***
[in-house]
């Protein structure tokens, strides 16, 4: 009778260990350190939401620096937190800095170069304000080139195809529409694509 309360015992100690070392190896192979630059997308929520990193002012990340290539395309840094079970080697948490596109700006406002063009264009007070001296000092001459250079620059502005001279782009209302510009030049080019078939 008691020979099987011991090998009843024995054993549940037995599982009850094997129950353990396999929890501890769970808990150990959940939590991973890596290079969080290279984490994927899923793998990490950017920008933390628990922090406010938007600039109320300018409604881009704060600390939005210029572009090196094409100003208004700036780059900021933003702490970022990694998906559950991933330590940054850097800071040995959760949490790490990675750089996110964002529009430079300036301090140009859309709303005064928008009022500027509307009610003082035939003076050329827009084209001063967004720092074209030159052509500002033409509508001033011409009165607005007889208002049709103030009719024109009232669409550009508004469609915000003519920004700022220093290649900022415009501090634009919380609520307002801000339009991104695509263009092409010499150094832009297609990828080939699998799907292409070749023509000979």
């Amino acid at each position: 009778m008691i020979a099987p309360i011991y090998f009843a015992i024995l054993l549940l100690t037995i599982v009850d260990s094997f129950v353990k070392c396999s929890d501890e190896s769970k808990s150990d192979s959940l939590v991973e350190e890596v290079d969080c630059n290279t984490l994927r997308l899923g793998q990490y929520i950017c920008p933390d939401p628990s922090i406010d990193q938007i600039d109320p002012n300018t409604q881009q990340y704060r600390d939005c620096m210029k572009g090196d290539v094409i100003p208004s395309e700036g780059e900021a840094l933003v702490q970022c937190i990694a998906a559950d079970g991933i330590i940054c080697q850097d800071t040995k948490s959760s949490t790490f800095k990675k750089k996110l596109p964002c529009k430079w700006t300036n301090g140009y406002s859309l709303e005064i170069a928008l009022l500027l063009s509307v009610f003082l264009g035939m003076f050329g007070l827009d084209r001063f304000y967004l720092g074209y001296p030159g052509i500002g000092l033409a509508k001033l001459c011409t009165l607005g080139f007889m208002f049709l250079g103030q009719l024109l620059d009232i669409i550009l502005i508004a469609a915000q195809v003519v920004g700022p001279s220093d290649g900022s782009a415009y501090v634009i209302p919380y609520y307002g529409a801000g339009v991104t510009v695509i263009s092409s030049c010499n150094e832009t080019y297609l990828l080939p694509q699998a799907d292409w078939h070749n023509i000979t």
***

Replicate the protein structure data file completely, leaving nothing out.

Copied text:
[in-house]
């Protein structure tokens, strides 16, 4: 009778260990350190939401620096937190800095170069304000080139195809529409694509 309360015992100690070392190896192979630059997308929520990193002012990340290539395309840094079970080697948490596109700006406002063009264009007070001296000092001459250079620059502005001279782009209302510009030049080019078939 008691020979099987011991090998009843024995054993549940037995599982009850094997129950353990396999929890501890769970808990150990959940939590991973890596290079969080290279984490994927899923793998990490950017920008933390628990922090406010938007600039109320300018409604881009704060600390939005210029572009090196094409100003208004700036780059900021933003702490970022990694998906559950991933330590940054850097800071040995959760949490790490990675750089996110964002529009430079300036301090140009859309709303005064928008009022500027509307009610003082035939003076050329827009084209001063967004720092074209030159052509500002033409509508001033011409009165607005007889208002049709103030009719024109009232669409550009508004469609915000003519920004700022220093290649900022415009501090634009919380609520307002801000339009991104695509263009092409010499150094832009297609990828080939699998799907292409070749023509000979």
């Amino acid at each position: 009778m008691i020979a099987p309360i011991y090998f009843a015992i024995l054993l549940l100690t037995i599982v009850d260990s094997f129950v353990k070392c396999s929890d501890e190896s769970k808990s150990d192979s959940l939590v991973e350190e890596v290079d969080c630059n290279t984490l994927r997308l899923g793998q990490y929520i950017c920008p933390d939401p628990s922090i406010d990193q938007i600039d109320p002012n300018t409604q881009q990340y704060r600390d939005c620096m210029k572009g090196d290539v094409i100003p208004s395309e700036g780059e900021a840094l933003v702490q970022c937190i990694a998906a559950d079970g991933i330590i940054c080697q850097d800071t040995k948490s959760s949490t790490f800095k990675k750089k996110l596109p964002c529009k430079w700006t300036n301090g140009y406002s859309l709303e005064i170069a928008l009022l500027l063009s509307v009610f003082l264009g035939m003076f050329g007070l827009d084209r001063f304000y967004l720092g074209y001296p030159g052509i500002g000092l033409a509508k001033l001459c011409t009165l607005g080139f007889m208002f049709l250079g103030q009719l024109l620059d009232i669409i550009l502005i508004a469609a915000q195809v003519v920004g700022p001279s220093d290649g900022s782009a415009y501090v634009i209302p919380y609520y307002g529409a801000g339009v991104t510009v695509i263009s092409s030049c010499n150094e832009t080019y297609l990828l080939p694509q699998a799907d292409w078939h070749n023509i000979t």